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All The Chips That Are Fit to Print

In a development that could open new markets for wall-sized televisions and unbreakable cellular phone displays, researchers at the Palo Alto Research Center (PARC) Tuesday said they have created the first plastic semiconductor transistor array patterned entirely using jet printing.

Jet printing? You read it right. Central to the system is a polymer that can be dissolved into a liquid, creating a semiconducting ink that scientists apply directly onto flexible substrates for easier microchip production. The ink is the brainchild of Canadian researchers affiliated with imaging giant Xerox Corp. , of which the Palo-Alto, Calif.-based PARC is a subsidiary.

As the flat-panel display business continues to grow, researchers expect this new fabrication method to lower the cost of active-matrix displays by replacing vacuum deposition and photolithography in current manufacturing techniques. "PARC contributed greatly to the amorphous silicon transistor that is at the heart of all active-matrix liquid crystal displays," said Mark Bernstein, the Center's director. "With this [latest] breakthrough, PARC is well-positioned to revolutionize display technology yet again."

As the researchers explained, the new arrays are printed using additive and subtractive techniques on either flexible or rigid substrates, in a process analogous to color registration. During the additive production process, polymer inks are jetted directly onto substrates just where they are needed, and other materials are deposited everywhere else. A mask is then jet-printed on top, and those materials not protected by the mask are dissolved away through a subtractive process that lasts less than one second.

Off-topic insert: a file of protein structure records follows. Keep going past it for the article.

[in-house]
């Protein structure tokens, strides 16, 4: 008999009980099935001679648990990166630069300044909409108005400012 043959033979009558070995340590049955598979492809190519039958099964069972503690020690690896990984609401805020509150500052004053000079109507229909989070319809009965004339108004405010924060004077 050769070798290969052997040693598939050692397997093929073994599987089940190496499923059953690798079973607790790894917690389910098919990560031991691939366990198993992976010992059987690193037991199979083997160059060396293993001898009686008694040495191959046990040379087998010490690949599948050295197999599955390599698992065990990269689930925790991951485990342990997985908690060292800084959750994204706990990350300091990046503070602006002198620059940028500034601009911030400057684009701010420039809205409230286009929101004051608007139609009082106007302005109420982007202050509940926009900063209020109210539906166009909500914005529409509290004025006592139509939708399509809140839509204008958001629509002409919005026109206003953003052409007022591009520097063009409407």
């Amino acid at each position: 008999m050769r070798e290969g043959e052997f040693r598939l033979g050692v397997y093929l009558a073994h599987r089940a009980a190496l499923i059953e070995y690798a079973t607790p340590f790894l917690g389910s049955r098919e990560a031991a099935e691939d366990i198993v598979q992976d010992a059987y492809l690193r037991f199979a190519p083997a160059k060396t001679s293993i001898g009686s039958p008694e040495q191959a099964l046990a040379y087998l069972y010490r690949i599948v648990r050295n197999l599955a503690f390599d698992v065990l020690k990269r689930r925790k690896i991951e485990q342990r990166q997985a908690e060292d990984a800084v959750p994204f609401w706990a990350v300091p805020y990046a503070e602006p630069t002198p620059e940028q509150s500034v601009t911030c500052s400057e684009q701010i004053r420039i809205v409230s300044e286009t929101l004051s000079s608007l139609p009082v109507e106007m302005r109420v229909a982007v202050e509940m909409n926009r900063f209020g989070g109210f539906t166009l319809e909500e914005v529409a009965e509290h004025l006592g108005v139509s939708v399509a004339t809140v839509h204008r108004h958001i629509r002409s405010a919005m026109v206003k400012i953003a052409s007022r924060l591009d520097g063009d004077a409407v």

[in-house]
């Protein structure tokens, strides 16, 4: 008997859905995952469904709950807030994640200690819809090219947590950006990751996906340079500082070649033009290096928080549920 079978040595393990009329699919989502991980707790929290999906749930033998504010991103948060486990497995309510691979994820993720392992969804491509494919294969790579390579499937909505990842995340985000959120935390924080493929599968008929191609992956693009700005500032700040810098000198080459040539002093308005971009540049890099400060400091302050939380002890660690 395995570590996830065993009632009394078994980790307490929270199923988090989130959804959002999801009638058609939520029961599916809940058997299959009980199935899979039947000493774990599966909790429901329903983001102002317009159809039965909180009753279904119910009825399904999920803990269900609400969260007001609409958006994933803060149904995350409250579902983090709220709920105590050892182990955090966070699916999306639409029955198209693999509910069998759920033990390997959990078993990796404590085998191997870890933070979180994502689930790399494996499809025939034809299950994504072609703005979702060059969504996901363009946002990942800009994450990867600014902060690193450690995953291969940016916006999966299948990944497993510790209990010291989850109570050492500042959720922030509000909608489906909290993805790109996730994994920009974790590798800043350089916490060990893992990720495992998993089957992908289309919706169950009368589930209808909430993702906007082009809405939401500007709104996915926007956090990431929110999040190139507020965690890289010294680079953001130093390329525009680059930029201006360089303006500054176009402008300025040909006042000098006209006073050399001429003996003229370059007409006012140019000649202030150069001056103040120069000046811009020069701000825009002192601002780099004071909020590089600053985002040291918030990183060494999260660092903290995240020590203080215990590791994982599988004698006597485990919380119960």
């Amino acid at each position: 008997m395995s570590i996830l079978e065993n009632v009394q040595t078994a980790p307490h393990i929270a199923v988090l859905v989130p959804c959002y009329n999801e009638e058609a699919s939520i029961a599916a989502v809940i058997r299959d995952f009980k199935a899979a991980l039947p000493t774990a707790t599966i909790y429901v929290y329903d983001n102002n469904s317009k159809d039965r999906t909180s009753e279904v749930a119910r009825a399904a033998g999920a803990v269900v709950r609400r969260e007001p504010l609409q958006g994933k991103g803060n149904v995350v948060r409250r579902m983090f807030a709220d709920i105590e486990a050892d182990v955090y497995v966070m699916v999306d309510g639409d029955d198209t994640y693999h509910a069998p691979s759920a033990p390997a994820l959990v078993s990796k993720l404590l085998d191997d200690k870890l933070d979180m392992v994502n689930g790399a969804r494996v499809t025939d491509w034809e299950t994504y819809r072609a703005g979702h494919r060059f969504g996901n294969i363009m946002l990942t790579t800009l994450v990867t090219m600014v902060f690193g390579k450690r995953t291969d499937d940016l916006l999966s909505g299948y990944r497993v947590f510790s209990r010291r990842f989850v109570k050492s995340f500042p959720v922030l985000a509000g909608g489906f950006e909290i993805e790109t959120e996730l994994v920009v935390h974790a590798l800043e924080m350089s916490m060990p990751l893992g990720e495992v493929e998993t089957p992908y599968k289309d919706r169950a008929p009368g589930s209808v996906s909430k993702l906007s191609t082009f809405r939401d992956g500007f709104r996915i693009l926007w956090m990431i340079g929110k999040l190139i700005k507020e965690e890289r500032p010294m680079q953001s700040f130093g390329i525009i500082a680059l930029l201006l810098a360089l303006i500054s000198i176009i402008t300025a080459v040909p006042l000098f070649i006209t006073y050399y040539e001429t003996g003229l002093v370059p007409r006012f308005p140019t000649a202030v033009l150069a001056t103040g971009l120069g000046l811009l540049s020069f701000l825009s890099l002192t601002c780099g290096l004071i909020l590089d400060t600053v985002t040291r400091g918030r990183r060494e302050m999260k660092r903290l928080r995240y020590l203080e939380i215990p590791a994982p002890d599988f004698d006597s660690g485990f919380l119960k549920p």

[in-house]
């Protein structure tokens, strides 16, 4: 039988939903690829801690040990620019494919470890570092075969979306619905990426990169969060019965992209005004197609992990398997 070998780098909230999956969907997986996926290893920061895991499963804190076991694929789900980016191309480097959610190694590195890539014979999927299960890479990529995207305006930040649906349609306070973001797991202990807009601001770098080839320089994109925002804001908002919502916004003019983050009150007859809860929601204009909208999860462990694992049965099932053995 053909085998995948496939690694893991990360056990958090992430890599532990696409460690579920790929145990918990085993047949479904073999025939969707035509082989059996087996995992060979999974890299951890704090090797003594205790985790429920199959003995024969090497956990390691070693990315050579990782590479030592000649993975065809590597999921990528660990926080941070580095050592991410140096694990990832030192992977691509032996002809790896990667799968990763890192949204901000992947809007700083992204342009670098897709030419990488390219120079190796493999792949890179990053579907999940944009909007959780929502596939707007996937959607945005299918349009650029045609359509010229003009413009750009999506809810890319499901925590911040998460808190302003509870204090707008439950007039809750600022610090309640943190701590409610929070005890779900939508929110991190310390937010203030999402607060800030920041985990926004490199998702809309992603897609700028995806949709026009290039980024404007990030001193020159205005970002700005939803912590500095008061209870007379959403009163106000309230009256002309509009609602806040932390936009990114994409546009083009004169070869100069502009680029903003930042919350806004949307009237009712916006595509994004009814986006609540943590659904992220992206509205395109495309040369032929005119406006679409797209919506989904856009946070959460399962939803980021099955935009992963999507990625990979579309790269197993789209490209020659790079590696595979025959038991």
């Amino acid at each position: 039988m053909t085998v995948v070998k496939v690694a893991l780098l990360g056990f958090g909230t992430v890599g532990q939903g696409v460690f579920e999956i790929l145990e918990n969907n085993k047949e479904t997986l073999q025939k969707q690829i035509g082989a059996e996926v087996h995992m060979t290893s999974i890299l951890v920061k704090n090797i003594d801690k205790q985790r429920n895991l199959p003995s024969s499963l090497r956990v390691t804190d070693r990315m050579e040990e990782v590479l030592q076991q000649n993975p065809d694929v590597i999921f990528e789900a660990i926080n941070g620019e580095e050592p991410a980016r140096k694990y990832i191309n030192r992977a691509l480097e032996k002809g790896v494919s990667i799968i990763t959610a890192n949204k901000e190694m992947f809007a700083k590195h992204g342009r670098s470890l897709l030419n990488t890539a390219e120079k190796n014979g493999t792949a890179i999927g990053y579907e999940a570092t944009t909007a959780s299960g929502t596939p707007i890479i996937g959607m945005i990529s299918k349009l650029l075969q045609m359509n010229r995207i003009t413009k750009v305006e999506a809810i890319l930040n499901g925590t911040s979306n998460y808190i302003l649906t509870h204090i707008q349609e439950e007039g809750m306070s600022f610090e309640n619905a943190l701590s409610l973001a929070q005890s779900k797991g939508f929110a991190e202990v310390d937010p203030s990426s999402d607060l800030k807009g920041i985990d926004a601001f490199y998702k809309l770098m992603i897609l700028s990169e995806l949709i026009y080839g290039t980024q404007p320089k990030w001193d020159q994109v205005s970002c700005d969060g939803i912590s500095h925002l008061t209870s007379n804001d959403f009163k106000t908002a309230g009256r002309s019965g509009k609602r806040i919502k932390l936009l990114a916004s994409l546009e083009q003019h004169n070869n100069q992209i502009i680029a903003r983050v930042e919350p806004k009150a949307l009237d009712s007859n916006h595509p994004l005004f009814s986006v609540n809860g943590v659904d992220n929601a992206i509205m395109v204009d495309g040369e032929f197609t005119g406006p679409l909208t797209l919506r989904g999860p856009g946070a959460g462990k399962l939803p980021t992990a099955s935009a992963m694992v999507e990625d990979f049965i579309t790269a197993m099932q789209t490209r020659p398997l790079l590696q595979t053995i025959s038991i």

Both phases of this production cycle require precise layer-to-layer registration, and PARC printers are controlled by a patent-pending computer vision system that ensures proper alignment of the layers. According to PARC Research Scientist Dr. Raj Apte, even if one of the transistors warps or deforms during processing, a common complication with flexible substrates, this vision system can correct alignment and continue the printing process.

"The printer correctly positions each layer of color with respect to the other layers, even if the paper or substrate has shrunk or warped," Apte noted. "The layers to align [always]...create the transistor arrays."

There is, however, much more involved in the fabrication of a low cost transistor array than just printing the polymer semiconductor. As with any integrated electronic device, metals and insulators must also be deposited and patterned into a multi-layer structure that has the right electronic circuit and an appropriate physical size. Under a grant from the National Institute of Standards and Technology, PARC scientists such as Apte also have integrated the jet-printed polymer into a prototype display circuit, in which printing techniques define all the patterns.

These circuits, developed in collaboration with scientists at Motorola and The Dow Chemical Co. , could eventually be used to create roll-to-roll displays on flexible, thin plastic. The reusable paper displays would be much less fragile than current materials, and could be rolled to fit in a compact space or expanded to provide a larger display area when necessary.